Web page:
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Kootenay multi-family portfolio sale shows lure of small markets

Investor snapped up six buildings with a total of 242 rental suites for less than $97,000 per door, a fraction of comparable prices in Metro Vancouver

Rising rental rates, quicker turnovers and lower per-door prices are among the reasons multi-family investors are looking towards smaller B.C. towns for cash-flow opportunities.

A recent portfolio sale in the Kootenays provides an insight into the advantages when compared to buying in Metro Vancouver, according to those close to the deal.

The transaction involved a Lower Mainland-based investor purchasing six rental apartment buildings with a total of 242 rental units in three separate Kootenay communities. The combined sale price was $23.25 million, which works out to $96,074 per door.

As a comparison, at about the same time a 97-unit multi-family rental building in Coquitlam, B.C., sold for $23.17 million, the equivalent of $238,865 per door.

And this could be considered a bargain price.

According to research from Goodman Commercial, a leading multi-family real estate agency in Vancouver that publishes the Goodman Report, the average per-door price in suburban Metro Vancouver is now $520,860, up 33 per cent from 2022 and higher than the City of Vancouver average of $434,326.

Two previous multi-family sales in Coquitlam in the first half of this year traded at an average of $816,547 per apartment, noted Mark Goodman, a partner in Goodman Commercial.

Smaller centres offer more than lower prices, said Bruce Long of Macdonald Commercial Real Estate Services, Vancouver, who brokered the Kootenay portfolio sale, which included properties in Cranbrook, Elkford and Sparwood.

“One of the advantages to buying rentals in smaller B.C. towns is the turnover rate is usually a bit higher, giving the owner a better opportunity to achieve market rents,” Long noted.

This may seem counterintuitive, but in B.C. the province restricts rental increases to 2 per cent per year (rate caps for 2024 have yet to be announced), but when a tenant vacates, rents can ascend to the current market value.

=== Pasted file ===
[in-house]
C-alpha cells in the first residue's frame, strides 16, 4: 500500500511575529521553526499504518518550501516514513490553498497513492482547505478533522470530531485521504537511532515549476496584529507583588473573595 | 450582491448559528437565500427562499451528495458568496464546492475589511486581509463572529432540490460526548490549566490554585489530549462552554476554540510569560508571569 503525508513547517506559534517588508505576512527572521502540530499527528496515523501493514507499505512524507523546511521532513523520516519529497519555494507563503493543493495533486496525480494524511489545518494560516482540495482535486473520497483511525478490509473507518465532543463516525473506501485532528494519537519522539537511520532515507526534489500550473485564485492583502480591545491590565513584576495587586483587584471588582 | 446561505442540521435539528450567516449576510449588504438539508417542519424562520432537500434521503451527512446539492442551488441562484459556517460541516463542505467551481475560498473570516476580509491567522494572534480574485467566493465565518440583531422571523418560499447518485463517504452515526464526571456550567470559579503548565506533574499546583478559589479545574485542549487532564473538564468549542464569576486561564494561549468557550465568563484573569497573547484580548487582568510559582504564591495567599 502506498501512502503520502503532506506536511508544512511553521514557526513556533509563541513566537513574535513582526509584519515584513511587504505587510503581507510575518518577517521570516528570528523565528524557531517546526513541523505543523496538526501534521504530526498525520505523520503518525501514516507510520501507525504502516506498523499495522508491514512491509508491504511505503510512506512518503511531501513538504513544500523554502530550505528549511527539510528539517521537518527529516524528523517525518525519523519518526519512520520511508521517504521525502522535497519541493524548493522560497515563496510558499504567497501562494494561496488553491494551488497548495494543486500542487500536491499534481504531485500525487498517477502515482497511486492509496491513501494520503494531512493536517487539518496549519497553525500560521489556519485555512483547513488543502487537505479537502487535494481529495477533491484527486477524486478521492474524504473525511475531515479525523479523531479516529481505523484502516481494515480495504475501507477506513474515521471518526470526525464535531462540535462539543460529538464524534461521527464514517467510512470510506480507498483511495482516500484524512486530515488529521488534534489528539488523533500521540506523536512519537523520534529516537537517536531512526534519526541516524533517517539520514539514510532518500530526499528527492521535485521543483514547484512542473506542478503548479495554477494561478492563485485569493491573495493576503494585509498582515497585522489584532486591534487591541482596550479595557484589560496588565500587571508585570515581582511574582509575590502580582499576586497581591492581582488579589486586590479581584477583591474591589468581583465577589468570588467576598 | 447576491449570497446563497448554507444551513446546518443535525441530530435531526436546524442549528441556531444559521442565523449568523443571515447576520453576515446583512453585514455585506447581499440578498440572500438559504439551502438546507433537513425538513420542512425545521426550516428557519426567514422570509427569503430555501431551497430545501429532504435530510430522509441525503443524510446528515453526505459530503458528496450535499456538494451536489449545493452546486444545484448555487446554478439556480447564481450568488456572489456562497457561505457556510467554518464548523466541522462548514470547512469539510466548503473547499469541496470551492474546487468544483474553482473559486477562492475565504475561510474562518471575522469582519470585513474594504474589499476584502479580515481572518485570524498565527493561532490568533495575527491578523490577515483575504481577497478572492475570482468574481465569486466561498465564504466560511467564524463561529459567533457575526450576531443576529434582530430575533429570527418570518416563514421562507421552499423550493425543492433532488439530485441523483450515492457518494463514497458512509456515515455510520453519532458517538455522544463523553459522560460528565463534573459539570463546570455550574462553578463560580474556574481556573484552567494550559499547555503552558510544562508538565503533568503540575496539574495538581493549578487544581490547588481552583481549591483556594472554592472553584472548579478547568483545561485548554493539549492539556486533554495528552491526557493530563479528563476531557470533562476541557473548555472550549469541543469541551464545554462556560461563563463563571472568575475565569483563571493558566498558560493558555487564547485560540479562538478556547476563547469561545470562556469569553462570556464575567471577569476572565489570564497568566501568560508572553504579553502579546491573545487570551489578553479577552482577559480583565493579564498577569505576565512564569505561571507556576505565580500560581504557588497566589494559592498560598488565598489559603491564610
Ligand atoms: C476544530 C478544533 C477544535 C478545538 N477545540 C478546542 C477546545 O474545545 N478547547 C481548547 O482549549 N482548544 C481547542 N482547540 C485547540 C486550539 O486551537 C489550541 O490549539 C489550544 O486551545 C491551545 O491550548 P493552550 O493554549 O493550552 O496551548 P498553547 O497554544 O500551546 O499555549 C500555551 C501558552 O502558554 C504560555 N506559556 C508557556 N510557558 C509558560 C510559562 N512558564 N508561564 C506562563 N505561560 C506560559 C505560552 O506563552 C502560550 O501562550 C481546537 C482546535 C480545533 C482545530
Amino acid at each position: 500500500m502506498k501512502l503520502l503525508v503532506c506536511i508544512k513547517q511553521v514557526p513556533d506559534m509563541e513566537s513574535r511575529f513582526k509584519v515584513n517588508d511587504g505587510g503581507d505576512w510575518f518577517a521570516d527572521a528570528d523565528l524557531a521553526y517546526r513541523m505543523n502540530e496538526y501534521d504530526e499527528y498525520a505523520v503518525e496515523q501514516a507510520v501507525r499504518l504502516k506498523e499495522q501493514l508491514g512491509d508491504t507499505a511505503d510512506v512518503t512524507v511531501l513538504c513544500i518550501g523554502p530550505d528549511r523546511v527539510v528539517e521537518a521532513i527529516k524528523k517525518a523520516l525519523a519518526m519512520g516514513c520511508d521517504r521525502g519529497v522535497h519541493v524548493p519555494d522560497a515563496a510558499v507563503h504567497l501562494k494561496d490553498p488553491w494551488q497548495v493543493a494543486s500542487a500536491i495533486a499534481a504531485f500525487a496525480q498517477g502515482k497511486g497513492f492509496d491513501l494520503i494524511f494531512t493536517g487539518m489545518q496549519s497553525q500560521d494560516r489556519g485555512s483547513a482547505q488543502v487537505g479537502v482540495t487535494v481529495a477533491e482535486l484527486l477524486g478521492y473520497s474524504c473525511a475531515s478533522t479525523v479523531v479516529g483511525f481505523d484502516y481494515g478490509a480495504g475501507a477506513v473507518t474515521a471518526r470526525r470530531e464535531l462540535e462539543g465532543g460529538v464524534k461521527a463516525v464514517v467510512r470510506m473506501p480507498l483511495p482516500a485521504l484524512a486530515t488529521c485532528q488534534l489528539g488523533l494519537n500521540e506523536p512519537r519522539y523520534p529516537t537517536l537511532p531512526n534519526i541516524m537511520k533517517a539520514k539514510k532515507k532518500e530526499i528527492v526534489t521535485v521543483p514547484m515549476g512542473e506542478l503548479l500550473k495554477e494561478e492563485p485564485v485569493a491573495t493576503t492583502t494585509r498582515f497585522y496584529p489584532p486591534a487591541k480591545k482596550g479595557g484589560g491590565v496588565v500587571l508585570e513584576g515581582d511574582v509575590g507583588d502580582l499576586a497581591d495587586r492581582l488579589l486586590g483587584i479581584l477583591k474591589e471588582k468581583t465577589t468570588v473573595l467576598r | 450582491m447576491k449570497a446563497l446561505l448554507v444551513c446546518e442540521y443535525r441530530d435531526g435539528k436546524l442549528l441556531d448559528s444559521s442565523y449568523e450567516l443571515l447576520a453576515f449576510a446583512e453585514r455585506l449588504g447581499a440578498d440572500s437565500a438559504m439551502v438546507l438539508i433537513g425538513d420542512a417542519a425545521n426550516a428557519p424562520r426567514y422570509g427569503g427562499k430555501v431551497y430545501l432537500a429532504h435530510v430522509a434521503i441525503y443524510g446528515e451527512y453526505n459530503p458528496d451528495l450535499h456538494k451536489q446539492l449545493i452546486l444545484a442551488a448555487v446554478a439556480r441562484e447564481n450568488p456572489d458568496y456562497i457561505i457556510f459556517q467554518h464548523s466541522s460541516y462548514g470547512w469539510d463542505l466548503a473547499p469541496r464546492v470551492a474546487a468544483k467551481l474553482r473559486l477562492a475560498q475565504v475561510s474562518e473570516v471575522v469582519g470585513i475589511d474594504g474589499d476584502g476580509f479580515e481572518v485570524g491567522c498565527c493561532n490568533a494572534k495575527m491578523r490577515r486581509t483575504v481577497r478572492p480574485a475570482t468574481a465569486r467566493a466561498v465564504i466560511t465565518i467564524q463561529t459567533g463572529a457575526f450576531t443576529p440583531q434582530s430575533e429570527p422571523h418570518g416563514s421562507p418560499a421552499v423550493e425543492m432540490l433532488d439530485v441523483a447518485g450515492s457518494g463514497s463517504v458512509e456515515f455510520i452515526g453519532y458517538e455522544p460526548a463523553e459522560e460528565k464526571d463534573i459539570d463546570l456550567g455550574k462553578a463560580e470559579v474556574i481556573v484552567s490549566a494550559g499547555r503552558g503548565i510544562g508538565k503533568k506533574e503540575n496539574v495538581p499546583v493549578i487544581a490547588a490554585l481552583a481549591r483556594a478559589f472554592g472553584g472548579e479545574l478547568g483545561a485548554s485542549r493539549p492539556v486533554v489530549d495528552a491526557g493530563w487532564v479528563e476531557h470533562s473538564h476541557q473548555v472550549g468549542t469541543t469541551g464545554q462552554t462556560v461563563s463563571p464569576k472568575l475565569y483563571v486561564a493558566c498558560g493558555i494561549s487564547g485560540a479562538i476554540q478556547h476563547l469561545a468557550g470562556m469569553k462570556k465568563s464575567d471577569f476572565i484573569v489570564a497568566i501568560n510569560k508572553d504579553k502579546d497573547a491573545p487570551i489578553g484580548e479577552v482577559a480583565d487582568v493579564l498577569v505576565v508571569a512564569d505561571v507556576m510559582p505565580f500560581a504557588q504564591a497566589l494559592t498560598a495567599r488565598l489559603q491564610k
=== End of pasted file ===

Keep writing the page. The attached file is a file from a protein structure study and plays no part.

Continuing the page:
Rents have also been increasing in smaller centres, many of which are seeing the sub-2 per cent vacancy rates common in the big city.

In Cranbrook, for instance, Canada Mortgage and Housing Corp. pegs the vacancy rate at around 1.1 per cent. A study of current offerings in the city of 20,000 shows typical one-bedroom apartment rents range from $1,300 to $1,650, which are not much lower than rents in the suburbs of Metro Vancouver.

The high per-door prices in Metro Vancouver may be giving some landlord investors pause.

In the City of Vancouver, investors have gravitated to smaller buildings, Goodman noted. The average size and price of rental buildings sold in the city during the first half of 2023 fell to 19 suites and $8.1 million, respectively, the lowest levels since 2016.

As well, in the first half of 2023, just 37 buildings were purchased across Metro Vancouver, down 57 per cent from a year earlier. The total dollar volume was down 60 per cent, year-over-year, to $527.5 million. This is among the lowest level seen during the first half of the year for the past 18 years: only the 2009 financial crisis and the start of global pandemic in 2020 saw fewer transactions, according to the Goodman Report.

It is not clear where all the Metro investors have gone, but Long suggests some may be busy shopping in smaller B.C. towns.